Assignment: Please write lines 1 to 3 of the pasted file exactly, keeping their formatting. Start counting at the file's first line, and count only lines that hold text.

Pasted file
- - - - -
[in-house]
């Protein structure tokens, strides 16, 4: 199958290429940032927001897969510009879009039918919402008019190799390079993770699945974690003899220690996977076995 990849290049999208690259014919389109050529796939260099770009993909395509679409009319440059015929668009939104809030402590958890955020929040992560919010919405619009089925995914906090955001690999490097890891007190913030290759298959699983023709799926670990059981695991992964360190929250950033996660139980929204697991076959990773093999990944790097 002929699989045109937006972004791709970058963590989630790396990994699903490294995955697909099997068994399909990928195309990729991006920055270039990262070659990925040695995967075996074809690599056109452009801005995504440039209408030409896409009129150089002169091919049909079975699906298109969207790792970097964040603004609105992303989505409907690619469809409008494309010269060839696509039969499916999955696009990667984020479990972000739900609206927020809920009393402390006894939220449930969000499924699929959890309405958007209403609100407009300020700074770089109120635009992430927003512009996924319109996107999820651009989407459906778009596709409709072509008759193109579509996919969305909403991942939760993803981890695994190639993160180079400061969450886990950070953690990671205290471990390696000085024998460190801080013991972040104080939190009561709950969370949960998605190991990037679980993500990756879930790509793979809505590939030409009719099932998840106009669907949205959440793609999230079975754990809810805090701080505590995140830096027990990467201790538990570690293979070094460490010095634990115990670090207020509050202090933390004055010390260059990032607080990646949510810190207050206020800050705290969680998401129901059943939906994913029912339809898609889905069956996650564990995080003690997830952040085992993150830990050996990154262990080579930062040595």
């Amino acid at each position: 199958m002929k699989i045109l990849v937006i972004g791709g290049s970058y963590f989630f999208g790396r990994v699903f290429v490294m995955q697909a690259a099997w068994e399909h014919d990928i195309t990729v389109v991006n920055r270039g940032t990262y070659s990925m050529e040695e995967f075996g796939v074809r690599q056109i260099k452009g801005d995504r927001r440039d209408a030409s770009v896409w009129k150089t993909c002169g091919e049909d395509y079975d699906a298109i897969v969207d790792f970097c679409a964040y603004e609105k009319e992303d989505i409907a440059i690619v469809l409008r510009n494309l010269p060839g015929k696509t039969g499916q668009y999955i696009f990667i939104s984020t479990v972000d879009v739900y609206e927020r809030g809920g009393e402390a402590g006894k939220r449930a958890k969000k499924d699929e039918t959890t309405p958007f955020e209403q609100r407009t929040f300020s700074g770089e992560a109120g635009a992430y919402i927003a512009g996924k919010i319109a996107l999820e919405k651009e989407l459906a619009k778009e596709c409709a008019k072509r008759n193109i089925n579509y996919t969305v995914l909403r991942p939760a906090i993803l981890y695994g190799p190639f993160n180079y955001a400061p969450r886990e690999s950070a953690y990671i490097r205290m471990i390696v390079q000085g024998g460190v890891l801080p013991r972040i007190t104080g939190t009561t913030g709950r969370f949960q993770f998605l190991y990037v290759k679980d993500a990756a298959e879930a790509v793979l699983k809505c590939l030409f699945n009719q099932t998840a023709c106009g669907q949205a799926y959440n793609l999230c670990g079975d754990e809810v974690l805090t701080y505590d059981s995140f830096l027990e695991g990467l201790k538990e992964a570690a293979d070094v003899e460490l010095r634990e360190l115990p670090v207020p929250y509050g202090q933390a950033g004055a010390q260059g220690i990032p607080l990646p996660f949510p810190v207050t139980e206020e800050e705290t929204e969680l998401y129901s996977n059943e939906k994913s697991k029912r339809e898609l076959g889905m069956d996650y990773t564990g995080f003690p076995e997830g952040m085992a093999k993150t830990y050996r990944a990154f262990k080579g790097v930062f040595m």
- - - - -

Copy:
[in-house]
């Protein structure tokens, strides 16, 4: 199958290429940032927001897969510009879009039918919402008019190799390079993770699945974690003899220690996977076995 990849290049999208690259014919389109050529796939260099770009993909395509679409009319440059015929668009939104809030402590958890955020929040992560919010919405619009089925995914906090955001690999490097890891007190913030290759298959699983023709799926670990059981695991992964360190929250950033996660139980929204697991076959990773093999990944790097 002929699989045109937006972004791709970058963590989630790396990994699903490294995955697909099997068994399909990928195309990729991006920055270039990262070659990925040695995967075996074809690599056109452009801005995504440039209408030409896409009129150089002169091919049909079975699906298109969207790792970097964040603004609105992303989505409907690619469809409008494309010269060839696509039969499916999955696009990667984020479990972000739900609206927020809920009393402390006894939220449930969000499924699929959890309405958007209403609100407009300020700074770089109120635009992430927003512009996924319109996107999820651009989407459906778009596709409709072509008759193109579509996919969305909403991942939760993803981890695994190639993160180079400061969450886990950070953690990671205290471990390696000085024998460190801080013991972040104080939190009561709950969370949960998605190991990037679980993500990756879930790509793979809505590939030409009719099932998840106009669907949205959440793609999230079975754990809810805090701080505590995140830096027990990467201790538990570690293979070094460490010095634990115990670090207020509050202090933390004055010390260059990032607080990646949510810190207050206020800050705290969680998401129901059943939906994913029912339809898609889905069956996650564990995080003690997830952040085992993150830990050996990154262990080579930062040595």
């Amino acid at each position: 199958m002929k699989i045109l990849v937006i972004g791709g290049s970058y963590f989630f999208g790396r990994v699903f290429v490294m995955q697909a690259a099997w068994e399909h014919d990928i195309t990729v389109v991006n920055r270039g940032t990262y070659s990925m050529e040695e995967f075996g796939v074809r690599q056109i260099k452009g801005d995504r927001r440039d209408a030409s770009v896409w009129k150089t993909c002169g091919e049909d395509y079975d699906a298109i897969v969207d790792f970097c679409a964040y603004e609105k009319e992303d989505i409907a440059i690619v469809l409008r510009n494309l010269p060839g015929k696509t039969g499916q668009y999955i696009f990667i939104s984020t479990v972000d879009v739900y609206e927020r809030g809920g009393e402390a402590g006894k939220r449930a958890k969000k499924d699929e039918t959890t309405p958007f955020e209403q609100r407009t929040f300020s700074g770089e992560a109120g635009a992430y919402i927003a512009g996924k919010i319109a996107l999820e919405k651009e989407l459906a619009k778009e596709c409709a008019k072509r008759n193109i089925n579509y996919t969305v995914l909403r991942p939760a906090i993803l981890y695994g190799p190639f993160n180079y955001a400061p969450r886990e690999s950070a953690y990671i490097r205290m471990i390696v390079q000085g024998g460190v890891l801080p013991r972040i007190t104080g939190t009561t913030g709950r969370f949960q993770f998605l190991y990037v290759k679980d993500a990756a298959e879930a790509v793979l699983k809505c590939l030409f699945n009719q099932t998840a023709c106009g669907q949205a799926y959440n793609l999230c670990g079975d754990e809810v974690l805090t701080y505590d059981s995140f830096l027990e695991g990467l201790k538990e992964a570690a293979d070094v003899e460490l010095r634990e360190l115990p670090v207020p929250y509050g202090q933390a950033g004055a010390q260059g220690i990032p607080l990646p996660f949510p810190v207050t139980e206020e800050e705290t929204e969680l998401y129901s996977n059943e939906k994913s697991k029912r339809e898609l076959g889905m069956d996650y990773t564990g995080f003690p076995e997830g952040m085992a093999k993150t830990y050996r990944a990154f262990k080579g790097v930062f040595m």